I'm trying to read as many graphic novels as I can these days since I am honoured to have been chosen to be a Cybil's judge in this category again this year.
BLOG POSTS LAST WEEK
Photographic: The Life of Graciela Iturbide by Isabel Quintero & illustrator Zeke Peña
Maybe it's because I am a grandparent, but I can see my partner being just like the grandfather in this book, slow to get started but full of fun once he's there. Did I want to shake this grandfather? You better believe it! Still I am enchanted by this humorous and surprising story about a young boy's adventures in the park with his dilatory granddad.
This is my second Sam Usher book this week and I am becoming infatuated with his work and this granddad and grandson. It’s raining and the younger one wants to go out and do the usual outdoor rain stuff, like catch raindrops and splash in puddles. The elder wants to wait for the rain to stop. They wait and they wait. The grandson comes up with imaginative ideas of what he wants to do. They wait and wait until finally it stops and they head outside into a magical world.
I’m thankful for the goodreads blurb because it helped me understand the story more clearly. Huge chunks of it are almost wordless. In the middle of a sandstorm, A young deaf girl is rescued by a young man and his grandfather. They take her home with them where she is treated by the boy’s aunt. While she is recuperating, the town is visited by godlike creatures who take food and money from the villagers.
The artwork is beautiful and brilliant. My complaint is that it ends on a bit of a cliffhanger and so I’m going to have to find the next book in the series, and it's not yet out!
I honestly can't gush enough about this biography. It's a brilliant collaboration between two gifted artists.
Make sure you read it!
This book is brilliant. Mia Tang and her friend, Lupe, are characters you can't help but love and root for. While reading of her struggles at the motel, I thought of the many immigrant students I taught and how they too worked for their families.
|3 1/2 stars|
I'm compelled to continue this saga of friendship although I'm not always sure why. I loved the brutal honesty in the first book. It's here in this one too, but I can't help but wonder when these two best friends will finally realize that their jealousies and rivalries are not helping either of them. Being a strong and or successful woman still isn't easy, but it was even harder 50 and 60 years ago. This book reveals an overriding misogynistic worldview and how integrated it was into each woman's sense of herself. It's not always easy to read.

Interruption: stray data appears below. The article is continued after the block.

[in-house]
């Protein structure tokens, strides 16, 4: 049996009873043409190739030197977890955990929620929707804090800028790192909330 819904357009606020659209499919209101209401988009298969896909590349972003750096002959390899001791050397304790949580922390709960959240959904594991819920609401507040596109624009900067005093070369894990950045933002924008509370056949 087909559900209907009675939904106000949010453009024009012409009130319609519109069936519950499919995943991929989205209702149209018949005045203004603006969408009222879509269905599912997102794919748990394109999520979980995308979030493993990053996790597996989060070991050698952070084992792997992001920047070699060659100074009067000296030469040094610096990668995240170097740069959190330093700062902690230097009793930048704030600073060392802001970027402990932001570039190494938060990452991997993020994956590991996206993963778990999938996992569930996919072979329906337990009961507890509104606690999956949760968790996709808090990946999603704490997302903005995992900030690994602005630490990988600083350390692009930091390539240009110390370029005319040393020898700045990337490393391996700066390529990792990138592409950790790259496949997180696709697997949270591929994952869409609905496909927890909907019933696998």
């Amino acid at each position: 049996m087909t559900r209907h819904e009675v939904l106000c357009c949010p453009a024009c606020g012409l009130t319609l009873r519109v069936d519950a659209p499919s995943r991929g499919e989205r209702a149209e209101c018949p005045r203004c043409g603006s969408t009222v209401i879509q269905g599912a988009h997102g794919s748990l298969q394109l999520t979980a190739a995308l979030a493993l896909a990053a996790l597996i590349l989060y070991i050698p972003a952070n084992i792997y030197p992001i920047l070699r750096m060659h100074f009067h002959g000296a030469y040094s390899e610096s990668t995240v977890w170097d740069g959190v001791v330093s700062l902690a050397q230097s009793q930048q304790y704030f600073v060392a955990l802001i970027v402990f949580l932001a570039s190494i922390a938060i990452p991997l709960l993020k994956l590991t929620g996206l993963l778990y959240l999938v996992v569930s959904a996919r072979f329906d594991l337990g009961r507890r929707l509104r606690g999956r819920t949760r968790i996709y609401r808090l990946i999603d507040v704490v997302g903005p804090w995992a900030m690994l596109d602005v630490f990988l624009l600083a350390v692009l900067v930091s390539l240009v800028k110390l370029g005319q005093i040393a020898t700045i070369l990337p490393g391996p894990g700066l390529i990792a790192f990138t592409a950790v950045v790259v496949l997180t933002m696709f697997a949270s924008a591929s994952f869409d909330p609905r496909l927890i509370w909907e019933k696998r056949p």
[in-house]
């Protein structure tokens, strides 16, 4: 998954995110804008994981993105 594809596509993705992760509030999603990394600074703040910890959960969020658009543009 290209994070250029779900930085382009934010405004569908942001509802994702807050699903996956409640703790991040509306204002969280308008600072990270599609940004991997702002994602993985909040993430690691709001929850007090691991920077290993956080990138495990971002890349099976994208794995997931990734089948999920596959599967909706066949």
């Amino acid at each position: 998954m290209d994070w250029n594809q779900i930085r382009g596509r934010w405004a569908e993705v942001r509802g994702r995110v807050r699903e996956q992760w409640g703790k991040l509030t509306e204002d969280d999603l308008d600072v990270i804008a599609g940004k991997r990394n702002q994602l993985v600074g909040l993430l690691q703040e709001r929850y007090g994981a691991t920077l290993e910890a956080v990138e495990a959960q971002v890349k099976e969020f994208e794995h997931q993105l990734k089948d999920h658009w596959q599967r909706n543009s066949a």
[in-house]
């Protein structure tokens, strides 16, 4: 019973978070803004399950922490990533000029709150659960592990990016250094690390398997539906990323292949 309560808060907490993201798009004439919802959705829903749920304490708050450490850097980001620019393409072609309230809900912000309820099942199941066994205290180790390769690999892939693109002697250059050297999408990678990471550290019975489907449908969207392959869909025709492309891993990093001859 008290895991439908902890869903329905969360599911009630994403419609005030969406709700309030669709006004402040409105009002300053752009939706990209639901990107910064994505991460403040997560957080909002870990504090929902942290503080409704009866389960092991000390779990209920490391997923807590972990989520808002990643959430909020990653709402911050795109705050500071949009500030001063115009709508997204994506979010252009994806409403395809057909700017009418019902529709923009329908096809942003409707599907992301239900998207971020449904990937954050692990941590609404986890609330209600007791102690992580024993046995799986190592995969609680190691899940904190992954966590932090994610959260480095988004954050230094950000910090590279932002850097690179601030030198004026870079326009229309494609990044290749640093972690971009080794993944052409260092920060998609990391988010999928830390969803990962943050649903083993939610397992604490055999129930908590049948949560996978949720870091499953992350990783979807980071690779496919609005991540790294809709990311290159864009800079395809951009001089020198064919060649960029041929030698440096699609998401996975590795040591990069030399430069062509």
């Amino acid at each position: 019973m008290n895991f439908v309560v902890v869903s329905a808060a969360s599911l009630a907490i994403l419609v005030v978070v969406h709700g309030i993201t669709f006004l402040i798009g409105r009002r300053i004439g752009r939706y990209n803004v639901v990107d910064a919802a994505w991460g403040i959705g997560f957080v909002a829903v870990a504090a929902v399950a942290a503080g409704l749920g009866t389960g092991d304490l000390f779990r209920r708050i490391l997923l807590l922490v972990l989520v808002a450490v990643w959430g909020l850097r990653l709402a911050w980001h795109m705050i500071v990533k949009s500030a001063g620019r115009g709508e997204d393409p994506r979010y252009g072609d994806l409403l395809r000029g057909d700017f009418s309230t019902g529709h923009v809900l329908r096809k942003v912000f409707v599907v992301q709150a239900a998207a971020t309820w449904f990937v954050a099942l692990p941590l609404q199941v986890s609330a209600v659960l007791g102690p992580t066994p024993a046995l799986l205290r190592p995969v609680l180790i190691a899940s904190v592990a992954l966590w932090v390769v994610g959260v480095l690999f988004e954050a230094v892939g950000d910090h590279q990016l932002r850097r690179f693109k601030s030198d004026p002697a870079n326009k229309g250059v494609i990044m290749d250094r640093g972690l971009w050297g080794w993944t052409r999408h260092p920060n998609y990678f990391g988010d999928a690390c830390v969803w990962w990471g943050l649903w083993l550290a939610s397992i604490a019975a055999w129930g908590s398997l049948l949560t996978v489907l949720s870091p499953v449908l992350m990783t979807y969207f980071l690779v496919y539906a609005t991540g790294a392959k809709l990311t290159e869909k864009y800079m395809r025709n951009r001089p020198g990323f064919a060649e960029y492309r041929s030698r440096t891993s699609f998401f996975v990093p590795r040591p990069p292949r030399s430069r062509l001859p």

I think this is the best book in the series I've read so far. Not only is there an exciting mystery to solve, we learn a lot more about the Arnot case. This one is loaded with twists and turns and betrayal at many levels.
I appreciate the strange contradiction between the seeming love and friendliness of the village of Three Pines, and the number of murders that take place in it.
I tried to read this book twice. It carries an important message about being accepted just for who we are irrespective of our gender and sexual orientation. My problem is that it’s filled with too much teenage angst and unrequited lust. When characters start lying about who they are, you know it’s going to end badly. I was listening to this as an audiobook. If I find a hard copy, I’ll check out the end to see what happens.
I am not listening to anything right now. I'm reading a NetGalley title, Tilly and the Crazy Eights by Monique Gray Smith.
I plan to get to another NetGalley title, Sweep: The Story of a Girl and Her Monster by Jonathan Auxier. There is also a pile of library books.....
PROGRESS ON MY READING GOALS
25 Books by Canadian Indigenous Authors 19/25 1 in progress
Goodreads Reading Challenge 331/333